by Lorraine Waldropt-Ferguson
Not too far from the corner of Rust Street, St. Clair sits a stalwart house, Girl Guide Headquarters (also known as the Guide Shop), home to the Trinidad and Tobago Girl Guide Association for many years.
When you walk up the steep stairs of the historical building you meet a stalwart woman. Spanish-Trini descent, short hair, Doreen Sampson, secretary, Guider (leader), Girl Guide Trainer since 1972, is as intrinsic to the Guide Shop as the old pictures of past Commissioners and the plaque with the Girl Guide pledge.
Since the early 1970s to now she has been a major force in the smooth sailing of the Girl’s Guide Movement in T&T but what is even more phenomenal is that she may be in her 70s or 80s (I am guessing her age) and she still serves at the Rust Street headquarters.
“I remember the time when I started working here in 1972, before most of you born … (laughs). Some months before I began as secretary, I was asked by Girl Guide Training Commissioner, Phyliss Brown, to help out at the Guide Shop. I told her I don’t mind once I could use my old typewriter home and do the work.
“I wanted to help out; all my three girl children were in Guides. I worked behind the scenes. Then another day when I was shopping in Woolworth, that was where Excellent is now, you ent go know bout there you too young darling, I bounce up Magaret Cordner who was Chief Commissioner. “She asked me to come and work in the shop permanently. I said I would think about it. Then girl, I got this letter from the secretary of Girls Guides, Grace. It smelt like lavender and they were asking me yet again to reconsider and come and work for the movement. I decided to go for it and I began working at $300 a month!” Sampson recalls.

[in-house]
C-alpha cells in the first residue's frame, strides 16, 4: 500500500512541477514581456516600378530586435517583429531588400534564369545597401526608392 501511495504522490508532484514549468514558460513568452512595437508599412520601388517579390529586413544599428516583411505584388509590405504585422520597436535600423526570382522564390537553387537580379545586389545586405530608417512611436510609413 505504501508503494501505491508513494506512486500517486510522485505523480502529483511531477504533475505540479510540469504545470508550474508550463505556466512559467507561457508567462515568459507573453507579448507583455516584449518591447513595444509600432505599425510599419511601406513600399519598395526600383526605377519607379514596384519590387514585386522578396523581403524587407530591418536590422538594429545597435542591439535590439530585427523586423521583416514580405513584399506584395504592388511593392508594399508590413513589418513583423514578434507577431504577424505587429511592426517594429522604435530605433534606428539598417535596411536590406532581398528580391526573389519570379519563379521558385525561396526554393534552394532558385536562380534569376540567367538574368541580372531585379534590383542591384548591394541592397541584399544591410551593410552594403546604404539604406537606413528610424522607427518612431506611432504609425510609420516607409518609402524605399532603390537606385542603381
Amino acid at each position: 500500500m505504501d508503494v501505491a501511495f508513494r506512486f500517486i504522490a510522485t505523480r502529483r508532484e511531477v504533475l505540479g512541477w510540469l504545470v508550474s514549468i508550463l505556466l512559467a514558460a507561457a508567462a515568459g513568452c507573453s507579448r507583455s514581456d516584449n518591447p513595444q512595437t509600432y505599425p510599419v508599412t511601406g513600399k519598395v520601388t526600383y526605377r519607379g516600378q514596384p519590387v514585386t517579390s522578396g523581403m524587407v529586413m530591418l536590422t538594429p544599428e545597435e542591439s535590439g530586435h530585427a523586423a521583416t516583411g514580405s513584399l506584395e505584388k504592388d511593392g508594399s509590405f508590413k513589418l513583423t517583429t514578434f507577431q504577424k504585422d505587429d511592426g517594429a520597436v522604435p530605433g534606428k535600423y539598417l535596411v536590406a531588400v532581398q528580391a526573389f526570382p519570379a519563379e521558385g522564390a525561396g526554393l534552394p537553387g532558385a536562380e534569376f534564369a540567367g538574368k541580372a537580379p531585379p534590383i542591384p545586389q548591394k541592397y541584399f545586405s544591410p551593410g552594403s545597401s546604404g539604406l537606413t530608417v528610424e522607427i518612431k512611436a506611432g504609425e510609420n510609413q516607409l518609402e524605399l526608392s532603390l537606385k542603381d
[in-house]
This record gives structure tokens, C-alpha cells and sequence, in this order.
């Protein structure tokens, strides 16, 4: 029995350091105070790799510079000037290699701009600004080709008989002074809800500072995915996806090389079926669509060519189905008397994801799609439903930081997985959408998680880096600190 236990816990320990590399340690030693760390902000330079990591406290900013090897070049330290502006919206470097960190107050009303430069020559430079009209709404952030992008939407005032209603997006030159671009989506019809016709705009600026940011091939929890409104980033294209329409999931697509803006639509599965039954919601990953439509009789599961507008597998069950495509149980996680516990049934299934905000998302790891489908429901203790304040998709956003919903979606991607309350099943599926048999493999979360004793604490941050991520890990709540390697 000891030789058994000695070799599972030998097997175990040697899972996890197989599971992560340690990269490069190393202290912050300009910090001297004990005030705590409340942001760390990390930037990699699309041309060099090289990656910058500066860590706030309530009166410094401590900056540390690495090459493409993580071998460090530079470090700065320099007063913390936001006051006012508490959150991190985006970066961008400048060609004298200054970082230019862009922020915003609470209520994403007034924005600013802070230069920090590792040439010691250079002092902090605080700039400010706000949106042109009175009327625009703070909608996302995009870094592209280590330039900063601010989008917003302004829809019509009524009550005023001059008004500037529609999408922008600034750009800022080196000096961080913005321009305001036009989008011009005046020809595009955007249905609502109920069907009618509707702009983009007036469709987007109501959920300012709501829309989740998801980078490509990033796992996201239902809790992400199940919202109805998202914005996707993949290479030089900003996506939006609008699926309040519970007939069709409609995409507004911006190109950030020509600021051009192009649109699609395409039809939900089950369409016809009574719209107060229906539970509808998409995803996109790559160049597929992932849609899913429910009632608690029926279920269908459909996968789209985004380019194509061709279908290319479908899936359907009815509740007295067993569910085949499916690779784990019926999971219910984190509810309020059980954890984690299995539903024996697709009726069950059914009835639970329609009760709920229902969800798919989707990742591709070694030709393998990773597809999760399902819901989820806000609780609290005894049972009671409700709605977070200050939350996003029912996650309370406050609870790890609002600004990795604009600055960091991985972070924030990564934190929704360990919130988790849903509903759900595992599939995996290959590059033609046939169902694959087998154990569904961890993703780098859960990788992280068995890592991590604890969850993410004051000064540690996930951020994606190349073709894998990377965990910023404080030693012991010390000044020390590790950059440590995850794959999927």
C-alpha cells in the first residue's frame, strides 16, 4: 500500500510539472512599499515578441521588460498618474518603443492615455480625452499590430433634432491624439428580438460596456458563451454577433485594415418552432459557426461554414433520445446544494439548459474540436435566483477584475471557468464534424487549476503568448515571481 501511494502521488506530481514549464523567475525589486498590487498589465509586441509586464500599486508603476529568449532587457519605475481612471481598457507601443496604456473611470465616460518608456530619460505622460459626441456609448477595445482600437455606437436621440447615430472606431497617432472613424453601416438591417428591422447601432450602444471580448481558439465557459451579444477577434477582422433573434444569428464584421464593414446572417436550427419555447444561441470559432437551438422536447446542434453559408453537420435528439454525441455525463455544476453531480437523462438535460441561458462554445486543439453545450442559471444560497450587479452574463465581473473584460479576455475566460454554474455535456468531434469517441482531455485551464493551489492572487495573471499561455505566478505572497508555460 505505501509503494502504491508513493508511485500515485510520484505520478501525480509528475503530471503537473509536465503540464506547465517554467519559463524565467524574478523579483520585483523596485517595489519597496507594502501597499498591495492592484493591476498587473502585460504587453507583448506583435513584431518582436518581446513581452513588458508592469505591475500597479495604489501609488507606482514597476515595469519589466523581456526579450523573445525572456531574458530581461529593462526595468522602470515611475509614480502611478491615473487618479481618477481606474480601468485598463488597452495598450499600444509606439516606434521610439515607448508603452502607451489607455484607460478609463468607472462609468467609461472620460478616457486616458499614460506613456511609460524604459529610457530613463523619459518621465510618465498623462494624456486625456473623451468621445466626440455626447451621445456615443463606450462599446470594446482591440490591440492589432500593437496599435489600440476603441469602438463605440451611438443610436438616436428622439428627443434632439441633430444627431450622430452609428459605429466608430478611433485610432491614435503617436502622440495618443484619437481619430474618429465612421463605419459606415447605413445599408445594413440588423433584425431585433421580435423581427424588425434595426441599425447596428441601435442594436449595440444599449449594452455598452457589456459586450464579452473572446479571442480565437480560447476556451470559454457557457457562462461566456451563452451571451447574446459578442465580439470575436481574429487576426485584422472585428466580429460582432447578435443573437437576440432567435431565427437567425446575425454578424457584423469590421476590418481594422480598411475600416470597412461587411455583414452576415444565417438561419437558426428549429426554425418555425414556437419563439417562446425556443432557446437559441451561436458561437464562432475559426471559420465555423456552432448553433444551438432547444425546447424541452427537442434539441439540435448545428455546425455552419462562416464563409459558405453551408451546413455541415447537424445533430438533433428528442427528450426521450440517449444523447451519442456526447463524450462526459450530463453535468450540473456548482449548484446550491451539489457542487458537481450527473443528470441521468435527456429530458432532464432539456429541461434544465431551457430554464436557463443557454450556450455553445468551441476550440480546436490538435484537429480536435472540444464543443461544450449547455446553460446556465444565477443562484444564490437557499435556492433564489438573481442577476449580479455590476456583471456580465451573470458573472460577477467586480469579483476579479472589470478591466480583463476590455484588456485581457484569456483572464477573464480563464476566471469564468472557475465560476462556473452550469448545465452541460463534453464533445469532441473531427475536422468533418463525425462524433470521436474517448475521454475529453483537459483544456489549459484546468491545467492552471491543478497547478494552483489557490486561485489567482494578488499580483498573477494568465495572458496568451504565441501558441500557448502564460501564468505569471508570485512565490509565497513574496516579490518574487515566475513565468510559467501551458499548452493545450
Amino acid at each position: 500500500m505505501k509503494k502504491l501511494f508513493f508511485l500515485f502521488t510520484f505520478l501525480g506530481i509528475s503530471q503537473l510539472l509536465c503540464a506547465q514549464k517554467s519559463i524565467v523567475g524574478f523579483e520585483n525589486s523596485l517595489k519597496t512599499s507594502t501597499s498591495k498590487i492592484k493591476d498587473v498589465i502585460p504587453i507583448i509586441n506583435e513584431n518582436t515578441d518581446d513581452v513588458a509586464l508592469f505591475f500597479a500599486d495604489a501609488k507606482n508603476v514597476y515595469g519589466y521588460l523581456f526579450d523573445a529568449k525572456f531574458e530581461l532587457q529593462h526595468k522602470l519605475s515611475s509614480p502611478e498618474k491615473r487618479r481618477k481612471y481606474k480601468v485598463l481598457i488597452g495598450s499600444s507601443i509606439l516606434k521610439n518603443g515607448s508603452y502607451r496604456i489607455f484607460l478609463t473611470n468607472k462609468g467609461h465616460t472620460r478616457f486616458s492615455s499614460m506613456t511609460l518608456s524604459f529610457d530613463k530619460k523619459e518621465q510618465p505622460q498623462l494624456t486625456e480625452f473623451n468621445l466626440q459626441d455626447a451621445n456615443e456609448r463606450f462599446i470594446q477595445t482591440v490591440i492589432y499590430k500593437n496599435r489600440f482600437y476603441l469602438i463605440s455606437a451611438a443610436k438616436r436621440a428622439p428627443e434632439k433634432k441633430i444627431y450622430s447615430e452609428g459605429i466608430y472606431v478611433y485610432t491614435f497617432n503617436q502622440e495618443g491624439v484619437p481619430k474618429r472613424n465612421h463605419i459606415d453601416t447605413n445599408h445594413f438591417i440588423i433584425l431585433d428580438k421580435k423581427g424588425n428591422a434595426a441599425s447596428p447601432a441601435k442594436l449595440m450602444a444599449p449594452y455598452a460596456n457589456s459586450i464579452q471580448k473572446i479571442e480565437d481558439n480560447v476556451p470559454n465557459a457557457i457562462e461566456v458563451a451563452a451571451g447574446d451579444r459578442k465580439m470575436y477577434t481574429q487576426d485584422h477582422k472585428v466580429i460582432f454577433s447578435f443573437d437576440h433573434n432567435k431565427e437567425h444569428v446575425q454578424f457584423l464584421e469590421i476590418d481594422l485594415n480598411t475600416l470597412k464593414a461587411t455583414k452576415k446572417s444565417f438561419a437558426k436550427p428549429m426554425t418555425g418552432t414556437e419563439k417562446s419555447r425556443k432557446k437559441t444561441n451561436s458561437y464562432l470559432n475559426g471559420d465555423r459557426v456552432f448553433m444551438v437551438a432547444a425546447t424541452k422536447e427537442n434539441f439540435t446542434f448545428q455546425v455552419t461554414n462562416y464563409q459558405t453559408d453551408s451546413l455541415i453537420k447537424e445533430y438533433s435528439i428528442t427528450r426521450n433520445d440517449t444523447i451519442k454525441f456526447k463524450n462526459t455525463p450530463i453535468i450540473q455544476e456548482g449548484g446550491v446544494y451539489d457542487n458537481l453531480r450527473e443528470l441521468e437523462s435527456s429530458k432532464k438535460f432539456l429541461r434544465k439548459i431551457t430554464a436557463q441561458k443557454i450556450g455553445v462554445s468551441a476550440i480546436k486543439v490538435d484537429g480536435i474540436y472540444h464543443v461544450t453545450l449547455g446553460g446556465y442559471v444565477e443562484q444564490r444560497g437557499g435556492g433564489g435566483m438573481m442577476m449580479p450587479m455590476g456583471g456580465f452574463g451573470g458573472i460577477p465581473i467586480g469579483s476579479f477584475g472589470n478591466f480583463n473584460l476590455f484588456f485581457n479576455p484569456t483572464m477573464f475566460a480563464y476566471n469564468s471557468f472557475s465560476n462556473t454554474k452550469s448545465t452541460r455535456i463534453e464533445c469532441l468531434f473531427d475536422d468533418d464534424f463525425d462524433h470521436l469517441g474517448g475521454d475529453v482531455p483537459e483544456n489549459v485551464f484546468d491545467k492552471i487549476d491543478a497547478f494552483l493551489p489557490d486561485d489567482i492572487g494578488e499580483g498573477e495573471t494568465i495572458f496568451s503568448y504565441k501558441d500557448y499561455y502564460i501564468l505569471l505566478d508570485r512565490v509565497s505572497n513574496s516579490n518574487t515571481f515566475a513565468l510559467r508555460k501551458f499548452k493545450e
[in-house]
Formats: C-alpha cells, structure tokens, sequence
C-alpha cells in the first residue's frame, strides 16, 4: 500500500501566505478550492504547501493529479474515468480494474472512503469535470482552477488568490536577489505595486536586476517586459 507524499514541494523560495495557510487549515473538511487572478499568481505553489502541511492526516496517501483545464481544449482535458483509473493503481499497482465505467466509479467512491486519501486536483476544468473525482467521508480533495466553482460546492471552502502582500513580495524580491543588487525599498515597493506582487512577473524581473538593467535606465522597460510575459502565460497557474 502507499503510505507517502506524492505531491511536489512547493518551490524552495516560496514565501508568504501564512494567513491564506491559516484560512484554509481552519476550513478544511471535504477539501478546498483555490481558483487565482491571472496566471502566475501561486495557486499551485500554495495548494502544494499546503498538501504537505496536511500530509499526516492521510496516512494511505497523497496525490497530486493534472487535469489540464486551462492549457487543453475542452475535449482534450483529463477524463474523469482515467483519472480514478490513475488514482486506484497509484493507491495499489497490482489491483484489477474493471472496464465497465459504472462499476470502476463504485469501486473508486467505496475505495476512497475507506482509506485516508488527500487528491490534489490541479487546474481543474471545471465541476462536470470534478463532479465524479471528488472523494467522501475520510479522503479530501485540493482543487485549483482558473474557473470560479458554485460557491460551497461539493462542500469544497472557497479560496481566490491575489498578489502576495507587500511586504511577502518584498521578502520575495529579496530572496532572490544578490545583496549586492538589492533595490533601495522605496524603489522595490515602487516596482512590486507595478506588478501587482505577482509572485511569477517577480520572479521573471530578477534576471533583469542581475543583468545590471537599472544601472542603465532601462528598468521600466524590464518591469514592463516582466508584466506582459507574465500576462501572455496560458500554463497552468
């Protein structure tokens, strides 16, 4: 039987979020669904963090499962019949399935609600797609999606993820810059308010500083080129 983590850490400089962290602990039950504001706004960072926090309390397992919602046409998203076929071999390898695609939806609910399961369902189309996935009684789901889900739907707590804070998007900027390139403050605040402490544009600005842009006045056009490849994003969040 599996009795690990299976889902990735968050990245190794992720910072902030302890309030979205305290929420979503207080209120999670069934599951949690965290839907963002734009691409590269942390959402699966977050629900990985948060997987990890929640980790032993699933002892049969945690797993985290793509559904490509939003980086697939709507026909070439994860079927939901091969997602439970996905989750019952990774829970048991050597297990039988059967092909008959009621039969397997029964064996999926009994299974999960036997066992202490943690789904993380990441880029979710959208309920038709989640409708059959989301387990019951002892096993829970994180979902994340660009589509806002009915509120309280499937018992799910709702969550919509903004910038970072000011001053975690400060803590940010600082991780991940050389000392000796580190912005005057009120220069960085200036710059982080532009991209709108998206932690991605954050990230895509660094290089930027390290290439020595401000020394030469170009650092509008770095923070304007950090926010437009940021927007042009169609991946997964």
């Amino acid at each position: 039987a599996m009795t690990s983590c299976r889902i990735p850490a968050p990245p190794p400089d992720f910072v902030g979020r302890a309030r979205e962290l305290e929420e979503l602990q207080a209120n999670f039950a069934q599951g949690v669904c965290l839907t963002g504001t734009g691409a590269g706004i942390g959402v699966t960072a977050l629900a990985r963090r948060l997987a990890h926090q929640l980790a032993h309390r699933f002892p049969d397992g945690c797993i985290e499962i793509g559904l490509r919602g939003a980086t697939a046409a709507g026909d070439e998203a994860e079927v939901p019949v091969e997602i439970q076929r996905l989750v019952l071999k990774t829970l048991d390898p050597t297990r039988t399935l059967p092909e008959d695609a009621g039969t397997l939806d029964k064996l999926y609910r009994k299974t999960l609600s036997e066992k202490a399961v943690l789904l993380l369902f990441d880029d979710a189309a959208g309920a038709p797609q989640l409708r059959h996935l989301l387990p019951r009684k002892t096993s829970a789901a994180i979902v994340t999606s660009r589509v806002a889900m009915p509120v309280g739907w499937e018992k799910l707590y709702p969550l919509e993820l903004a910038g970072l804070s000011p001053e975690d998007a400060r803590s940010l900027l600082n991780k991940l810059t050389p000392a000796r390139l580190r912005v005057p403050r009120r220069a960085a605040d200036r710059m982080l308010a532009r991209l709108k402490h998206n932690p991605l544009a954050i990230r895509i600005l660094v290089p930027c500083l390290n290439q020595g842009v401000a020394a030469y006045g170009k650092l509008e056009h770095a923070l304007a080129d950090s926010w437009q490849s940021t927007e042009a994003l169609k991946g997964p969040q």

Her expression is animated and her eyes reflect years of Girl Guiding stories.
“Girl after that I was in Girl Guides for life. I trained as a Girl Guide leader and I got my training certificate to train other guides. I worked in the shop and led two groups. I was the captain (leader) of Sixth Port of Spain Guides at Woodbrook Secondary School and then I was the Tony Owl (Assistant Leader) at Second Port-Of-Spain Brownies.”
As we chatted lightly, two guiders walk into the headquarters in search of Girl Guide uniforms for upcoming enrolment ceremonies and functions and another one comes in search of badges for guides who were successful in their quest for decorated armbands. Sampson interrupts our discussion to deal with her regular charges.
A few minutes later, the two women leave the Guide Shop with their expectations met and all their purchases in hand.
“I know all the guiders and the guides as well. They all come here to get their guiding paraphernalia. I was working here dealing with their grandmothers, mothers and now I even deal with their children. Guiding is a generational thing. Sometimes four generations pass through guides. It’s a thing that once you get in you never get out. As if the girl guiding spirit gets into your blood and your bones!” she avows.